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JetBlue modestly debuts its Mint business class service on June 15 with a 9:30 a.m. flight on a new A321 from JFK to Los Angeles, and so begins a new era in the airline’s existence and a delicate balancing act as the carrier tries hard not to alienate the passengers toward the back of the plane.
The service, currently selling for $599 to $999 one way, starts with just one daily flight and is expected to ramp up to seven by the end of the 2014. JFK to San Francisco service will debut in late October, and will increase to five by the end of the year, JetBlue says.
It should be a great ride. Skift tried out Mint service at JFK June 10, although the A321 remained parked at the gate. The configuration is 14 double suites and four singles with privacy doors, and fully lie-flat seats that max out at 6 feet 8 inches. JetBlue states the lie-flat seats are the longest in the U.S. domestic business class market.
The seats, JetBlue states, reshape themselves around the contours of the passenger’s body, are up to 22.3 inches wide, and offer 3-minute massages, and a “wake me up for service” button so the passenger won’t keep sleeping through meal service.
That meal service includes selections such as watermelon salad and cheese & chive biscuit sandwich that are staples of or curated from NYC restaurant Saxon + Parole. And, don’t forget the pre-departure honey-infused lime aide with — what else? — fresh mint, vodka optional.
To view the Mint-class seating, in-flight entertainment set-up, and revamped coach service, view the gallery above.
With Mint service, JetBlue is trying to forge a middle ground between low cost carriers such as Spirit and legacy airlines such as United and Delta. JetBlue has long attracted what the lingo refers to as unmanaged business travelers, and now it is finally trying to make some additional money based on that demand.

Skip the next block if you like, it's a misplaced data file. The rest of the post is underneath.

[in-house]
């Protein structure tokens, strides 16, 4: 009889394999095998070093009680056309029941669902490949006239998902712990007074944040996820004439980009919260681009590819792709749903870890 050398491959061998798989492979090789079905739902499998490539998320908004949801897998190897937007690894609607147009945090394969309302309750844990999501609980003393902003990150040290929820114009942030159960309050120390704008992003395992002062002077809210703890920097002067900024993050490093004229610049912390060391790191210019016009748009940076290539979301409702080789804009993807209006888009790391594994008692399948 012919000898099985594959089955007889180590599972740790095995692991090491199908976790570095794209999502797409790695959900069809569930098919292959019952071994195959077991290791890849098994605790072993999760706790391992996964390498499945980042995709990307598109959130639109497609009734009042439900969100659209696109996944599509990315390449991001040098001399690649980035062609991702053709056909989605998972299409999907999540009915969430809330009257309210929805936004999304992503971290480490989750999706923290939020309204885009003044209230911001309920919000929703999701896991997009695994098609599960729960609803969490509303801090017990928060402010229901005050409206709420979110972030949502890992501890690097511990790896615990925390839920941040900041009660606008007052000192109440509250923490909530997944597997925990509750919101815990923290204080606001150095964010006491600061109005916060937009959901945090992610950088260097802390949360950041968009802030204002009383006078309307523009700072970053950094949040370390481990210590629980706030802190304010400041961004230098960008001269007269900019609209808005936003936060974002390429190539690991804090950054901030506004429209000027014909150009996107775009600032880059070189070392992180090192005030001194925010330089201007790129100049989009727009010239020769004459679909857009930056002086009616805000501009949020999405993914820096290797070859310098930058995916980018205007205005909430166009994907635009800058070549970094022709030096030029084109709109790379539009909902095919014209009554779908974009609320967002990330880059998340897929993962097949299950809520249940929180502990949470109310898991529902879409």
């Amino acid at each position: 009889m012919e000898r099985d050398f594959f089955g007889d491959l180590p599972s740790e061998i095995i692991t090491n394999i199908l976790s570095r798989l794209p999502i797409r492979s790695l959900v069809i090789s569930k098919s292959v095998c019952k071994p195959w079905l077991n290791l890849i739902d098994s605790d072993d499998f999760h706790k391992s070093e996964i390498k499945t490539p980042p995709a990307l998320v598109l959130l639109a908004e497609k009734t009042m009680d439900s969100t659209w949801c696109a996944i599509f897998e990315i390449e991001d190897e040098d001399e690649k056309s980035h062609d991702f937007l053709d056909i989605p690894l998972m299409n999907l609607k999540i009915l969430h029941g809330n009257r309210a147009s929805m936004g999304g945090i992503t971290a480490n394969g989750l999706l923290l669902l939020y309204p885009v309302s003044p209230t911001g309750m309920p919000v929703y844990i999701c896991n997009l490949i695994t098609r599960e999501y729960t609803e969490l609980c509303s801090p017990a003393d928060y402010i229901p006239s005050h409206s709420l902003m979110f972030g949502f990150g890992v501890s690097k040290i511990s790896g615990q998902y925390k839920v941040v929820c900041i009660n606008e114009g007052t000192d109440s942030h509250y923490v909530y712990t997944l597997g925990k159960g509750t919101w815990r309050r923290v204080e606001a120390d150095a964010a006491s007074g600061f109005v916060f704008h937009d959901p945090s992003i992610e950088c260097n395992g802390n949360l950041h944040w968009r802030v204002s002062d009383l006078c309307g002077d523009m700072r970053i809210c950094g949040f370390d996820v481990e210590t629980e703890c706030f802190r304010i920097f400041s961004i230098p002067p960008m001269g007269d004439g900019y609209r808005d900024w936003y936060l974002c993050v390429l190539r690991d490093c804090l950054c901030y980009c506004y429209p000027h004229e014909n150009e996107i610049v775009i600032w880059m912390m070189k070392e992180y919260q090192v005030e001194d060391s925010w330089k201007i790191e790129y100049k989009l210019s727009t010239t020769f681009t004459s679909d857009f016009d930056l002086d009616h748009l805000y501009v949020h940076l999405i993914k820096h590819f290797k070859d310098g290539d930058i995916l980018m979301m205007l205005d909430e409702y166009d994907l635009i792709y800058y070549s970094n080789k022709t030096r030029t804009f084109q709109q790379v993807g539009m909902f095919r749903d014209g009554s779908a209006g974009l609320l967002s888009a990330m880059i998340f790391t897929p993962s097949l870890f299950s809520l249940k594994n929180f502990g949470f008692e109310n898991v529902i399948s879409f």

But, as JetBlue takes delivery of 11 A321s by the end of 2015, it will be offering Mint seats on them and will be revamping its Even More Legroom and coach seats and in-flight entertainment in the process.
The word you never hear JetBlue staff uttering is “coach.” Instead, they call coach seats “core seating.”
The message, of course, is that the back of the plane remains core to JetBlue’s value proposition, and that the airline is not neglecting that customer base that got the airline this far.
But, on the A321s the seat pitch for coach seats gets reduced an inch to 33 inches, as does the premium Even More Legroom, which sees its seat pitch reduced an inch to 37 inches.
JetBlue says passengers won’t feel any reduced legroom in the Even More Legroom seats or the core seats because the seats are slimmer.
While it is true that slimmer seats would give back some of the reduced distance between seats, some travelers may find the slimmer seats not as comfortable than thicker seats with more cushion.
Still, the 33 inches of pitch on JetBlue’s flights is still more ample than the pitch on many of JetBlue’s competitors.
Coach passengers will also be happy to find that on the A321s, the seat-back screens get enlarged to 10 inches, up from the current 8 inches, and they’ll get 100 channels of DirecTV, 10 SirisXM radio channels, and eight movie channels.
JetBlue has also introduced on the A321s a Marketplace positioned between the Mint and Even More Legroom sections that are filled with snacks and soft drinks, and available to all passengers for free.
JetBlue’s existing fleet of A320s and Embraer 190s are also slated to get the revamped Even More Legroom and core seating by the end of 2015, as well.
The legroom on the core seats, with one inch less of seat pitch than the current setup, feel roomy so it is doubtful that there would be much of a backlash from JetBlue’s coach customers.